Archive for the ‘Victim’ Category

People who operate in the context of responsibility declare that they are accountable for their interpretations and behavior.

Caring mainly about the ultimate success of their projects and relationships, they are oriented to action and correction rather than explanation and self-protection.

Responsible people do not spend a lot of energy estimating how things got to be the way they are. Rather, they focus on the effective action. They are more concerned with having a project or relationship work rather than the reasons why it will not.

In the responsible structure of interpretation, one looks to oneself as the source of all aspects of the project or relationship. The responsible person looks at what works and what does not work. The responsible person does not approach the project or relationship as though something is wrong, rather that there is something missing.

When one is responsible, one voices few psychological assessments. Instead, one’s focus is on what action will further the project or relationship. The responsible person is able, willing and striving to tell the truth about what has been done and not done. They are not as concerned with looking good as with having life work.

Real responsibility is not to be confused with blame, credit, obligation or duty. Acting from the context of responsibility, one is concerned with the facts only as they bear on the next appropriate action. There is no concern about whether the facts seem to give credit or blame.

When one operates out of the stand of responsibility, one is empowered by being the source of one’s own results, not intimidated or weighed down by that. A stand of responsibility does not signify restrictive ties, but freedom to act.

Source: Accomplishment Coaching

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imageVictim – a person who suffers from a destructive or injurious action or agency; a person who is deceived or cheated, as by his or her own emotions or ignorance.

People who operate from a context of being victimized feel powerless and helpless in the face of some act, circumstance, condition and/ or person. They are done to and have to react and defend their life against others.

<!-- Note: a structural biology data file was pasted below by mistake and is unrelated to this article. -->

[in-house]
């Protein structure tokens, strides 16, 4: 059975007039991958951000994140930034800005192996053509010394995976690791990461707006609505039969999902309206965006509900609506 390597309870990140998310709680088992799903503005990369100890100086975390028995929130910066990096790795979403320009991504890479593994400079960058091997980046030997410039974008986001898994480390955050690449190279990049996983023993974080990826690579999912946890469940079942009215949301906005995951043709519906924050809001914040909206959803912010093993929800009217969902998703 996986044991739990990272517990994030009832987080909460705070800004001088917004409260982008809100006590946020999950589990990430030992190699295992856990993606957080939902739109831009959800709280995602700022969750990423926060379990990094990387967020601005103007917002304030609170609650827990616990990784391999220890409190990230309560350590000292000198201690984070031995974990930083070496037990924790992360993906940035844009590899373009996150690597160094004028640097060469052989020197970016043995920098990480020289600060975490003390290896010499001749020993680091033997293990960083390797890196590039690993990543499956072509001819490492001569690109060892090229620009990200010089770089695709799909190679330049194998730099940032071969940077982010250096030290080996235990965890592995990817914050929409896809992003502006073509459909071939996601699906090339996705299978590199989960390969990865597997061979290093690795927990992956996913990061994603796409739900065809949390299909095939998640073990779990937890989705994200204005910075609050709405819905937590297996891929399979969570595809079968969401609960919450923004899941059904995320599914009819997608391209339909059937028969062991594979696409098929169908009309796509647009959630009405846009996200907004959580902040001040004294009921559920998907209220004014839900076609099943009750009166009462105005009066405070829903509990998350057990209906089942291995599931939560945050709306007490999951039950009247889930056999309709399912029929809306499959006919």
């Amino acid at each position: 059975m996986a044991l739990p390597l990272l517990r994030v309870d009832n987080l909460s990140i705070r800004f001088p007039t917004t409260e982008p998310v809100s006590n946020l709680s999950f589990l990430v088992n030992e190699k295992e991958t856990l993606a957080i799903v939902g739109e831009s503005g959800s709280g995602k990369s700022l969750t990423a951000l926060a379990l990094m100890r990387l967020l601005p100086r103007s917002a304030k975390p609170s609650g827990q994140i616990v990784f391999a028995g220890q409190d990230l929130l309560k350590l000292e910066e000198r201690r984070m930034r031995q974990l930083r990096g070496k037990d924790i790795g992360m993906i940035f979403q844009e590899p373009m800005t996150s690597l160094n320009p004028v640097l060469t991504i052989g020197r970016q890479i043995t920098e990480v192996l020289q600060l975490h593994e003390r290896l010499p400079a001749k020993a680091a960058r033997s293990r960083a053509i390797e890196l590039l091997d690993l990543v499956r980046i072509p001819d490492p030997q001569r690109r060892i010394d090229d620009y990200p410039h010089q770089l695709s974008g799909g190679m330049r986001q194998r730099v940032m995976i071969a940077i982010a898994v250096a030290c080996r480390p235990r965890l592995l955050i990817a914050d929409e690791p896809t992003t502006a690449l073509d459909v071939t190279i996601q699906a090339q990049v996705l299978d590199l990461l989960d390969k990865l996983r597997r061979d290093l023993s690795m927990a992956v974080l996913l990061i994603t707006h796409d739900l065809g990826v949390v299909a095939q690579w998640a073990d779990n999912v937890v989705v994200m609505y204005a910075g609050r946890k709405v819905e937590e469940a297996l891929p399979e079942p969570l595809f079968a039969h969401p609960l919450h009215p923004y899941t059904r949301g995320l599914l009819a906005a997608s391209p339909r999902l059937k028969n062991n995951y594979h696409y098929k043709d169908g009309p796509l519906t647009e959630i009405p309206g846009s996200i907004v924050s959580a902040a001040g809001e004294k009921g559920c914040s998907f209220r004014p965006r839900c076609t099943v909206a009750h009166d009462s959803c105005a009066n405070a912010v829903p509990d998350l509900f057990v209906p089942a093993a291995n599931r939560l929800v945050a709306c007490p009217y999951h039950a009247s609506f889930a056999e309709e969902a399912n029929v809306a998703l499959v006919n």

Caring mostly about safety and feeling good, the victim explains, figures things out, and tries to fix what is wrong with themselves, other people and life. The victim spends much of his life telling stories about how things got to be this way, and what they are doing to try to change.

The victim is not interested in breakthroughs, rather that things get incrementally better. They are quick with reasons and excuses. The world and others are the source of all of the victim’s problems. If only they could be left alone, the victim could make their life work. If they could only meet the right person or be in the right situation, things would get better.

imageThe victim deals in force, control, waiting and running. The victim gets the agreement from those around him about how bad things are, and about how the victim is really doing the best he/she can.

The victim seeks advice. The victim looks for rescue. The victim comes from interpretation disguised as facts. The victim cannot be who they really are, because of all the stuff that is going on in their life. They are extremely busy or overwhelmed. Life and relationships are hard. There is pressure.

Victims do not have breakdowns. Victims have problems. Life is dramatic and predictable. Spinning their wheels, victims move through life only inches at a time. There is no joy, satisfaction or power. There are only moments of feeling good, temporary and externally acquired.

Victims take fewer and fewer risks, content to just try to get through another day without being a really big victim. What runs the victims life is their conversations. Victims have few choices in life. Life becomes about avoidance and freedom. The victim is injured, suffering, destroyed or harmed.

The victim is not the source of his/her life. Being the victim is not satisfying, but it is comfortable and familiar.

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